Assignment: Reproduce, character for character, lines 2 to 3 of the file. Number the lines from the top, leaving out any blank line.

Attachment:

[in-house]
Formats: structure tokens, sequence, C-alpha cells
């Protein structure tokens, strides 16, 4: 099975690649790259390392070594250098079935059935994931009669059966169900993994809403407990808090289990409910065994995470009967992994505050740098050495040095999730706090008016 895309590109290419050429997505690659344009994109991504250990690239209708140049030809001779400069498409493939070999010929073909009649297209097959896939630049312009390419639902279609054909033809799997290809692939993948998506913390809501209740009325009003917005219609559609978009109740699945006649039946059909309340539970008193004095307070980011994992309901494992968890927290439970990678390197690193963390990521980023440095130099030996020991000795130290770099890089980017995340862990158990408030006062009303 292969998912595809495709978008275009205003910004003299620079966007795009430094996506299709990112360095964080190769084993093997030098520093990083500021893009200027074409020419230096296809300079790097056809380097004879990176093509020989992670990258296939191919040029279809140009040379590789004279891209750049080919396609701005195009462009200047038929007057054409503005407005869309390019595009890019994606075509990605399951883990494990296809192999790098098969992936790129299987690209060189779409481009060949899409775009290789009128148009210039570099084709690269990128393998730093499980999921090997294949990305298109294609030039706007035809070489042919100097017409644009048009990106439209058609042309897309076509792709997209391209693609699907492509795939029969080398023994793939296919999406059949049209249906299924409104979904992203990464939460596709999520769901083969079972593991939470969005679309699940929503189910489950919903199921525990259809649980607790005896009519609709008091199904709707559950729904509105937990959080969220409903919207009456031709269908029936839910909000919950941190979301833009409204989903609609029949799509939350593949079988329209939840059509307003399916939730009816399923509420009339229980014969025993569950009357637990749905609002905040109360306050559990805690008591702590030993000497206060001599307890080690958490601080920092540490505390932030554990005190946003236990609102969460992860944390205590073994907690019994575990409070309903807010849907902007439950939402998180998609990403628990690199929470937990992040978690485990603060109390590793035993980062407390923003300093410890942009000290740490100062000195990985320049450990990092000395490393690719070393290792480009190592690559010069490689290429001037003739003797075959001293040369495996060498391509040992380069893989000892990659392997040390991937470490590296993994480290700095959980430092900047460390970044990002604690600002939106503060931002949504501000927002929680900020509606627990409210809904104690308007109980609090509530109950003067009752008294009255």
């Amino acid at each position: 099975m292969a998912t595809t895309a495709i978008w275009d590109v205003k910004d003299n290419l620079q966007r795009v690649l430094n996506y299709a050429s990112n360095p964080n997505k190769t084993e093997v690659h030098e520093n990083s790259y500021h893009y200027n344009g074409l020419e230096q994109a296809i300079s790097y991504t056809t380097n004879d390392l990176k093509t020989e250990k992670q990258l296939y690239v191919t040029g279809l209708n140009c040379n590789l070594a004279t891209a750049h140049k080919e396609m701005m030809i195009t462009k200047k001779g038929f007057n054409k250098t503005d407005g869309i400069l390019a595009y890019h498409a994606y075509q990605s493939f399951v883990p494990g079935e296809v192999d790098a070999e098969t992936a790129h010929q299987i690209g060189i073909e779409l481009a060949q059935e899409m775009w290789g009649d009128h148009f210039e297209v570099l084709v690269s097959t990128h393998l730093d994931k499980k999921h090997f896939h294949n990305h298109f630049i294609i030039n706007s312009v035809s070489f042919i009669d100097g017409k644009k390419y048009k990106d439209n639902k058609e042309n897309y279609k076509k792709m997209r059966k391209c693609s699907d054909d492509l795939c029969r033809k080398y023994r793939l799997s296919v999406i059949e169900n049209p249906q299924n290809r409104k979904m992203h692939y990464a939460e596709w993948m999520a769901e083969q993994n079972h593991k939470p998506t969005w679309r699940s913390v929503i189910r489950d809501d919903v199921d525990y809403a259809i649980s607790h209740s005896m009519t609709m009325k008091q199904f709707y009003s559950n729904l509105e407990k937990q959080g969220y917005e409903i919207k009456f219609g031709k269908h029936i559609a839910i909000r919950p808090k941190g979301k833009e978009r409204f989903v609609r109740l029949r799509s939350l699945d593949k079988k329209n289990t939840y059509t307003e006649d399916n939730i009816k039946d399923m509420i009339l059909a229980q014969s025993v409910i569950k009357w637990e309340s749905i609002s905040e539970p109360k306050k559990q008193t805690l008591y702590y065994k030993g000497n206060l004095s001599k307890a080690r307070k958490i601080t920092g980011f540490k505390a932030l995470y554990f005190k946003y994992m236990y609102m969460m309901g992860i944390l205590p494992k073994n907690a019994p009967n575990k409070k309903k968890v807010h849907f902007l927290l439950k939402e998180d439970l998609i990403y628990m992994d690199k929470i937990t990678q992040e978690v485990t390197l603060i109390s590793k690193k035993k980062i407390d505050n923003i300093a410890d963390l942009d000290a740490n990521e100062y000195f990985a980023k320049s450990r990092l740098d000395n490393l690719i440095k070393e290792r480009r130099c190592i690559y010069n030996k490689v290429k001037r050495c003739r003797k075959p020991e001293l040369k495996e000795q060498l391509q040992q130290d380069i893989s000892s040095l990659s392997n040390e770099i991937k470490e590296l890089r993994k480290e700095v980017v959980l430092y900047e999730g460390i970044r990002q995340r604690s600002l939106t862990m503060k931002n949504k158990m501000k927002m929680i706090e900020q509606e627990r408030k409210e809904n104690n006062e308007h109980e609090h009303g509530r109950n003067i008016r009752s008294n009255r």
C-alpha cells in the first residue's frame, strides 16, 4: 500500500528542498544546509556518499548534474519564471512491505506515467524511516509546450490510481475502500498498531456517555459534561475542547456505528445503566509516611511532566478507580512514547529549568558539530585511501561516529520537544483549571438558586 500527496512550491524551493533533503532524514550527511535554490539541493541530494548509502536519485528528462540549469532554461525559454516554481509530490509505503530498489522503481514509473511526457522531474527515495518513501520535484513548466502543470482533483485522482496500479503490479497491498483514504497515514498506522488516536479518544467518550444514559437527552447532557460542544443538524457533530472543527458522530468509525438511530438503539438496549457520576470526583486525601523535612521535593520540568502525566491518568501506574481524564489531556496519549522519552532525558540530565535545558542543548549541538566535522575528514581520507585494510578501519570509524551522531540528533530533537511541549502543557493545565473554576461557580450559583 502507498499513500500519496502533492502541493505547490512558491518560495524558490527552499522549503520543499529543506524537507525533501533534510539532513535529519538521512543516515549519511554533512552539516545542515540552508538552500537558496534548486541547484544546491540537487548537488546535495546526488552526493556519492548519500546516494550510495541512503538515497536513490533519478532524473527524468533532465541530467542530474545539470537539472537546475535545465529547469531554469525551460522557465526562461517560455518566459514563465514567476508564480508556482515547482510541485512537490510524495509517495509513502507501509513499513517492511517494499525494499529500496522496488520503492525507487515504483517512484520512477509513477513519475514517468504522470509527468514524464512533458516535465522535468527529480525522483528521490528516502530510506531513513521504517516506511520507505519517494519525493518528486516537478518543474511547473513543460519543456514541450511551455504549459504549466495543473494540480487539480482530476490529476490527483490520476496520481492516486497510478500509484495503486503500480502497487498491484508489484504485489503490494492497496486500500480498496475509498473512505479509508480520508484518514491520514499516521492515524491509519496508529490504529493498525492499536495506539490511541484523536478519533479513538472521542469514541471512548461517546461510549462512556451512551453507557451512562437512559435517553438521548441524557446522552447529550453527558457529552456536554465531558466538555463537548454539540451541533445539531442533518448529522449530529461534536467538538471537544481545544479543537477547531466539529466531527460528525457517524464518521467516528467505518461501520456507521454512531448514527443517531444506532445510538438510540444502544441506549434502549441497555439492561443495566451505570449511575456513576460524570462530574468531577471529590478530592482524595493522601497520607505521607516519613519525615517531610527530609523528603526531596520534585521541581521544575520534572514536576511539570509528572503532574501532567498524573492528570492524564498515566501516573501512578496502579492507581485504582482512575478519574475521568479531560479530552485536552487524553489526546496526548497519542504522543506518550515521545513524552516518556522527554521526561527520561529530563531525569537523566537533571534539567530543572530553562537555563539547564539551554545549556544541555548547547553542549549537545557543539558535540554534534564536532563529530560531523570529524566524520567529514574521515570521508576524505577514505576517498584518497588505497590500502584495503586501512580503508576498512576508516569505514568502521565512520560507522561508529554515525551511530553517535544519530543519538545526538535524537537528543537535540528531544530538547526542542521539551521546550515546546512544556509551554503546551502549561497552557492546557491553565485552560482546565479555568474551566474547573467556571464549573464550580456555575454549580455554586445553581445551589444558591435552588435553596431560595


Formats: structure tokens, sequence, C-alpha cells
């Protein structure tokens, strides 16, 4: 099975690649790259390392070594250098079935059935994931009669059966169900993994809403407990808090289990409910065994995470009967992994505050740098050495040095999730706090008016 895309590109290419050429997505690659344009994109991504250990690239209708140049030809001779400069498409493939070999010929073909009649297209097959896939630049312009390419639902279609054909033809799997290809692939993948998506913390809501209740009325009003917005219609559609978009109740699945006649039946059909309340539970008193004095307070980011994992309901494992968890927290439970990678390197690193963390990521980023440095130099030996020991000795130290770099890089980017995340862990158990408030006062009303 292969998912595809495709978008275009205003910004003299620079966007795009430094996506299709990112360095964080190769084993093997030098520093990083500021893009200027074409020419230096296809300079790097056809380097004879990176093509020989992670990258296939191919040029279809140009040379590789004279891209750049080919396609701005195009462009200047038929007057054409503005407005869309390019595009890019994606075509990605399951883990494990296809192999790098098969992936790129299987690209060189779409481009060949899409775009290789009128148009210039570099084709690269990128393998730093499980999921090997294949990305298109294609030039706007035809070489042919100097017409644009048009990106439209058609042309897309076509792709997209391209693609699907492509795939029969080398023994793939296919999406059949049209249906299924409104979904992203990464939460596709999520769901083969079972593991939470969005679309699940929503189910489950919903199921525990259809649980607790005896009519609709008091199904709707559950729904509105937990959080969220409903919207009456031709269908029936839910909000919950941190979301833009409204989903609609029949799509939350593949079988329209939840059509307003399916939730009816399923509420009339229980014969025993569950009357637990749905609002905040109360306050559990805690008591702590030993000497206060001599307890080690958490601080920092540490505390932030554990005190946003236990609102969460992860944390205590073994907690019994575990409070309903807010849907902007439950939402998180998609990403628990690199929470937990992040978690485990603060109390590793035993980062407390923003300093410890942009000290740490100062000195990985320049450990990092000395490393690719070393290792480009190592690559010069490689290429001037003739003797075959001293040369495996060498391509040992380069893989000892990659392997040390991937470490590296993994480290700095959980430092900047460390970044990002604690600002939106503060931002949504501000927002929680900020509606627990409210809904104690308007109980609090509530109950003067009752008294009255």